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Top ten strangest golf courses

  • Story Highlights
  • Players will have superb course conditions for the U.S. PGA Championship
  • The global appeal of golf ensures courses have appeared in bizarre locations
  • Golf can be played in extreme heat as well as in freezing conditions
  • Some courses feature volcanoes, landmines, trains and crocodiles
By Timothy Abraham
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LONDON, England (CNN) -- The best golfers on the planet can expect beautifully manicured greens and perfect fairways when they take to the Hazeltine National Golf Club course in Minnesota for the U.S. PGA Championship next month.

The course at the Opal Fields Golf Club in Coober Pedy does not feature any grass.

Hitting out of the rough at the ice golf course at Uummannaq in Greenland can be tough.

But the increasing popularity of the sport has seen golf courses spring up in some unlikely places.

Here Living Golf takes a look at some of the weird and wonderful golf courses which will not be found in the average guidebook:

1. Longest
The average round of golf usually lasts a few hours, but prospective players on the Nullarbor Links Course in southern Australia can expect to complete the course in closer to four days. Measuring 848 miles in length the course is the longest in the world and spans two time zones with holes situated at 18 towns and service stations aimed along the Nullarbor Plain.

2. Hottest
Situated on the rim of the active Mount Merapi in Indonesia, the Merapi Golf Course is one of the most unusual courses in the world. The course has breathtaking views and is one of only a handful of courses where golf is played next to an active volcano - although the course architects are yet to include lava hazards.

3. Coldest
Uummannaq in Greenland is home to the World Ice Golf Championships where the entire course is laid on gigantic icebergs and rounds of golf are played in subzero temperatures. The rules remain the same as regular golf although the course is a little shorter, the holes a little larger, the ball is orange and the green is white.

4. Most dangerous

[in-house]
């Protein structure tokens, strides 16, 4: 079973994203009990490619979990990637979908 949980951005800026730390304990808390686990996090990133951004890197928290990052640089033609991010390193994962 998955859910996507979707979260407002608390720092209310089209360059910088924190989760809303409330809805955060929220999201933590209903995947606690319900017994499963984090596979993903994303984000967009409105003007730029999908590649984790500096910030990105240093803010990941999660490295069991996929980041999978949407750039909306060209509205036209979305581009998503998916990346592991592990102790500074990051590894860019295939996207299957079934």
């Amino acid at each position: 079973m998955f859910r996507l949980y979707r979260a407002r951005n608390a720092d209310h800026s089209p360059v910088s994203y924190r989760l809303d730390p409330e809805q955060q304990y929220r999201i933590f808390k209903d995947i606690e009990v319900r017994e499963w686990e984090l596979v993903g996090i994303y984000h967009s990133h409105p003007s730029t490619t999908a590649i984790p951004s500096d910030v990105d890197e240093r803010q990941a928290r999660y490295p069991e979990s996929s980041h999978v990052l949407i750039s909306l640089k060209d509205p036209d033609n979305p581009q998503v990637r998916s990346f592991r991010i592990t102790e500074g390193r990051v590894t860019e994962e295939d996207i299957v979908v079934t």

Camp Bonifas is the closest military base to North Korea on the border in Panmunjom and is also home to what has been dubbed the world's most dangerous golf course. The 'course' is a single hole, par three which stretches 192 yards and is close to the most heavily fortified border in the world. And it is no place for a stroll in the rough either - the fairway is ringed by landmines.

5. Back to nature
Established in 1993 the golf course of La Jenny in France is one of the few places in the world which caters especially for golfers who prefer to hone their skills au natural. The only naturist course in Europe, La Jenny even has its own professional and stages numerous tournaments throughout the year.

Have you played on a stranger golf course? Let us know in the Sound Off box below.

6. Highest
If you are struggling to get distance on your drives then head to the Government Golf Course found in Gulmarg, India where the course is the highest in the world at over 8,500 feet. Established by British residents in 1904 the air is thinner on the course because of the altitude which means that the ball will travel further to increase the distance of a drive.

7. Unluckiest hole
Jean Van de Velde infamously pondered a chip out of the water at The British Open at Carnoustie in 1999 but he would be well advised to not try the same at the Lost City Golf Course in Sun City, South Africa. The water trap at the 13th hole houses 38 hungry crocodiles which is a graveyard for the balls of hundreds of sliced shots.

8 Full steam ahead
Located in a picturesque suburb of the city the Royal Colombo Golf Club in Sri Lanka has the distinguishing feature of the Kelani Valley steam railroad running through the course. Four of the holes are traversed by the trains which run past packed full of people ensuring the golfer will often have a audience, although a drop is permitted if your drive lands on the tracks.

9. Bunker-tastic
There is barely a blade of grass in sight in the small opal mining town of Coober Pedy in the Australian outback but that does not hinder the interest in golf. The Opal Fields Golf Club is a giant sand trap while the 'greens' must be oiled with grease to prevent the dirt being blown away by the dry desert winds.

10. Out of this world
Astronaut Alan Shepard is the only person to actually hit a golf ball on the moon when he did during 1971's lunar visit, but plans for a course on the cratered satellite are already on the drawing board. Japanese company Shimizu Construction revealed a blueprint for the development of a course for the future, although an intergalactic open championship is probably quite a few years off yet.

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